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|Place of origin||Mexico|
|Region or state||Mesoamerica|
|Main ingredients||masa de maíz or masa harina, piloncillo cinnamon and anise seed or vanilla|
|Ingredients generally used||Ground nuts, orange zest, and egg|
|304 kcal (1273 kJ)|
Champurrado is a chocolate-based atole, a warm and thick Mexican beverage. It is prepared with either a masa (lime-treated corn dough), masa harina (a dried version of this dough), or corn flour (simply very finely ground dried corn, especially local varieties grown for atole); piloncillo; water or milk; and occasionally containing cinnamon, anise seed, or vanilla. Ground nuts, orange zest, and egg can also be added to thicken and enrich the drink. Atole drinks are whipped up using a wooden whisk called a molinillo. The whisk is rolled between the palms of the hands, then moved back and forth in the mixture, until it is aerated and frothy; a blender may also be used.
Champurrado is traditionally served with a churro in the morning as a simple breakfast or as a late afternoon snack. Champurrado is also very popular during Day of the Dead and at Las Posadas (during the Christmas season), where it is served alongside tamales. Champurrado may also be made with alcohol.
Chocolate is native to Mesoamerica, and it was first cultivated by the Mayans and the Mexicas. The Mayans used the cocoa beans in various ceremonies such as marriage and trade. Natives drank chocolate with corn puree, or masa. These drinks were thought of as magical and upon drinking, would give the drinker power and strength.
Since sugarcane (originally from Southeast Asia) came to the Americas sometime after Europeans did, chocolate was said to have an acquired taste as it comes off as bitter without added sweetener. The Spaniards created a drink consisting of chocolate, vanilla, and other spices which was served chilled. This drink cannot be compared to modern-day hot chocolate as it was very spicy and bitter, contrasting with the modern notion of very sweet, warm chocolate.
The invention of champurrado shows the adaptation of ancient practices by European colonialists. Upon the production of the drink, special tools like the molinillo were made to assist in the making of the drink which is now also used to make traditional hot chocolate in former Spanish colonies. There are many versions of champurrado in different countries. A unique variant in the Philippines is champorado. Although adapted directly from Mexican champurrado via the Manila galleons, it differs in that it uses whole grains of glutinous rice instead of masa. Instead of a drink, it is a sweet rice porridge traditionally eaten during cold rainy days and in the Christmas season.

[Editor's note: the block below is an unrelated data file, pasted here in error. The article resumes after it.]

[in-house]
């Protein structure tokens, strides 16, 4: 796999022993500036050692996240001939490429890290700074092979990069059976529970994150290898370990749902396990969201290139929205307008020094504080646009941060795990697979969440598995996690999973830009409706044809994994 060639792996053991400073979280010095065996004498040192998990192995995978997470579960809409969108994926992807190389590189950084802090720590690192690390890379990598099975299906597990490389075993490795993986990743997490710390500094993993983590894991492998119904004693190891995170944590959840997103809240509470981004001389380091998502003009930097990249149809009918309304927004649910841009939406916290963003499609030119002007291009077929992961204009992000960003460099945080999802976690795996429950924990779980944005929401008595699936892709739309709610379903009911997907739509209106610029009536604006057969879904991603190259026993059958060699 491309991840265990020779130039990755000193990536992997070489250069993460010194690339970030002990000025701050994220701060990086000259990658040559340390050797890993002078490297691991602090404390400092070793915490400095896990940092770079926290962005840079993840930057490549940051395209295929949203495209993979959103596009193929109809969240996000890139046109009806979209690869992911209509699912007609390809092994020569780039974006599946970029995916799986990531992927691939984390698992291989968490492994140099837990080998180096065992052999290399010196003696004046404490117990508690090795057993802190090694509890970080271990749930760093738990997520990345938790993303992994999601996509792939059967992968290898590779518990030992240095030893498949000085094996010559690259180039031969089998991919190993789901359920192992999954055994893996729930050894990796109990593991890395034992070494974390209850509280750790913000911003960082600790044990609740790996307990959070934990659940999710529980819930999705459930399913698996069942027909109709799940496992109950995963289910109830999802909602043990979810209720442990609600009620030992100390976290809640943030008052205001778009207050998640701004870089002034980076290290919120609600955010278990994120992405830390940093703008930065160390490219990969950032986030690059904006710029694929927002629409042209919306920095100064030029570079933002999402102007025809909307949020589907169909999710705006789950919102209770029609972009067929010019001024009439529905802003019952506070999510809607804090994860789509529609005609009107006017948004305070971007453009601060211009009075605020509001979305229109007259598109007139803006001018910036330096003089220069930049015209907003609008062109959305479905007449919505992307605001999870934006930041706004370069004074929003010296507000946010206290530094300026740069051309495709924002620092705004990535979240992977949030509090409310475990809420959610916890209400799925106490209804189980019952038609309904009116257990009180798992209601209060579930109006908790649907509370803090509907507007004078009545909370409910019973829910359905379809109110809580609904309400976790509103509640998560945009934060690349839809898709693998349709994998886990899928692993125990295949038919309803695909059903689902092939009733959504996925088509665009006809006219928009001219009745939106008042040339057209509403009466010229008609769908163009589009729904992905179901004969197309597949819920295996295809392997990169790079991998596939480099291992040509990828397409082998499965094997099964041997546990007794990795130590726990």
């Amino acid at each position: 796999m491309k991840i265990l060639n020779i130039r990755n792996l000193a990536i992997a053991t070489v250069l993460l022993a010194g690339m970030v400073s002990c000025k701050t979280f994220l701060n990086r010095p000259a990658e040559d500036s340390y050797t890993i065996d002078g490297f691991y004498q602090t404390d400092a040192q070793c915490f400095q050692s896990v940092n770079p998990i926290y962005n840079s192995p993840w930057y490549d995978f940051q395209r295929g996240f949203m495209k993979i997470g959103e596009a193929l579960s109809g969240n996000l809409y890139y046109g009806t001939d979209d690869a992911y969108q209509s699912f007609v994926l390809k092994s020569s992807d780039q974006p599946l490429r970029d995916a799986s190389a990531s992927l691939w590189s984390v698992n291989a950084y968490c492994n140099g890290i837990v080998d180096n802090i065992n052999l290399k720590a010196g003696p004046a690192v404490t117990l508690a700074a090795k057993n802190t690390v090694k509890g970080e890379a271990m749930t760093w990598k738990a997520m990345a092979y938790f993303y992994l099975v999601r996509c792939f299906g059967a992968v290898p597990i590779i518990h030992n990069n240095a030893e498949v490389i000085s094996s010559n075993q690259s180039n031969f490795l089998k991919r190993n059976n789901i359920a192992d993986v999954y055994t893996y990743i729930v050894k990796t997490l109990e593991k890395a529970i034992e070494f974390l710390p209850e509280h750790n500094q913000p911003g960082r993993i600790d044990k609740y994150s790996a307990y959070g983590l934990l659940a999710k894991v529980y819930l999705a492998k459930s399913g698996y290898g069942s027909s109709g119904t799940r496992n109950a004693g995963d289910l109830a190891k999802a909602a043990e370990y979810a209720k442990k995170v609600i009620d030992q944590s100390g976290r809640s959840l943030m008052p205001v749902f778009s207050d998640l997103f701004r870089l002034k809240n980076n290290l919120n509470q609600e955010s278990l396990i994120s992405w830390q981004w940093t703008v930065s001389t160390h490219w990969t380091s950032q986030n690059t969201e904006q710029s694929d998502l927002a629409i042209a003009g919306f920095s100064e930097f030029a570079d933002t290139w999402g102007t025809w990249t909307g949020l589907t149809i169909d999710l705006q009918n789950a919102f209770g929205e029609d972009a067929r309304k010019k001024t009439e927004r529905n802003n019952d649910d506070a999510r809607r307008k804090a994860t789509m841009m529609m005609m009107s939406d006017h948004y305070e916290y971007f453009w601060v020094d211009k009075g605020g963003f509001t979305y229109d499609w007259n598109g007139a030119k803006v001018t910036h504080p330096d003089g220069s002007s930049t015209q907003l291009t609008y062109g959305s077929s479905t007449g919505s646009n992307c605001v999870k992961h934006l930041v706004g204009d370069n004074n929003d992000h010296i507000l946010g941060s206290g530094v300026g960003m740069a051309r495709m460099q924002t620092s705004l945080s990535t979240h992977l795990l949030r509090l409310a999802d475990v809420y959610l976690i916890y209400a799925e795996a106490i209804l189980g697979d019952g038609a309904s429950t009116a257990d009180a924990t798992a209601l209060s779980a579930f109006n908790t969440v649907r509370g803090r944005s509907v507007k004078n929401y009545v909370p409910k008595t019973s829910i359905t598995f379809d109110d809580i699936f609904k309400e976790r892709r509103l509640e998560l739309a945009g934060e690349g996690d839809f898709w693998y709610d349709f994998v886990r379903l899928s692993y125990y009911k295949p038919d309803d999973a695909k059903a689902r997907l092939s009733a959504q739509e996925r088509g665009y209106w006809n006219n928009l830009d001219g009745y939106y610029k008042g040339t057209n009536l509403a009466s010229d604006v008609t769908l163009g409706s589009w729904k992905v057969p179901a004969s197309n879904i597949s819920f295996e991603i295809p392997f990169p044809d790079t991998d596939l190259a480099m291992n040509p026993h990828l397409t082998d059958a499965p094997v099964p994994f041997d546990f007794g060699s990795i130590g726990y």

Many Latin Americans, especially Mexicans, enjoy champurrado around the holidays when the weather is colder. It differs significantly from hot chocolate in its taste and texture. The taste of the beverage also varies based on how it was made.
Champurrado is a type of atole (corn masa drink) with its main characteristic consisting of chocolate. The difference between traditional hot chocolate and champurrado is the use of masa harina (corn flour). Atole is made by toasting masa on a griddle, then adding water that has been boiled with cinnamon sticks. The resulting blends vary in texture, ranging from a porridge to a very thin, liquid consistency. In northern Mexico, a variation is also made using pinole (sweetened toasted corn meal). Although atole is one of the traditional drinks of the Mexican holidays Day of the Dead and Las Posadas, it is very common during breakfast and dinner time at any time of year. In the state Chiapas, it is common for the indigenous Tzotzil people to sell atole. It is usually sold as street food but can be found in various Latin restaurants. The inclusion of chocolate to the atole gives birth to champurrado.
There are many different types of recipes to make champurrado. Different states in Mexico for example, use spices to enhance its taste. When going for an authentic champurrado, Mexican chocolate such as the "Ibarra" brand is used, which is very popular in Mexico and can easily be found at local American Latino grocery stores or in "International" aisles. Cooking champurrado in a clay pot is also traditional and brings out the flavor even further.
- Palazuelos, Susanna; Tausend, Marilyn; Urquiza, Ignacio (1991). "Oaxaca: Champurrado". Mexico: The Beautiful Cookbook. HarperCollins. p. 53. ISBN 9780002159494.
- Champurrado Archived 2011-07-17 at the Wayback Machine at About.com
- , Champurrado Recipe and History: Enjoy it on December 12, Day of the Virgin of Guadalupe.
- "On the Preparation of Champurrado: The Cultural Relevance of the Molinillo | Chocolate Class". Chocolateclass.wordpress.com. 2016-02-19. Retrieved 2019-06-09.
- "Champurrado to Champorado: origin of a favorite Filipino breakfast | Lola Jane's World". Lolako.com. 2014-05-15. Retrieved 2019-06-09.
- "El champurrado, una deliciosa y nutritiva bebida mexicana". Viajerosblog.com. 30 June 2011. Retrieved 2019-06-09.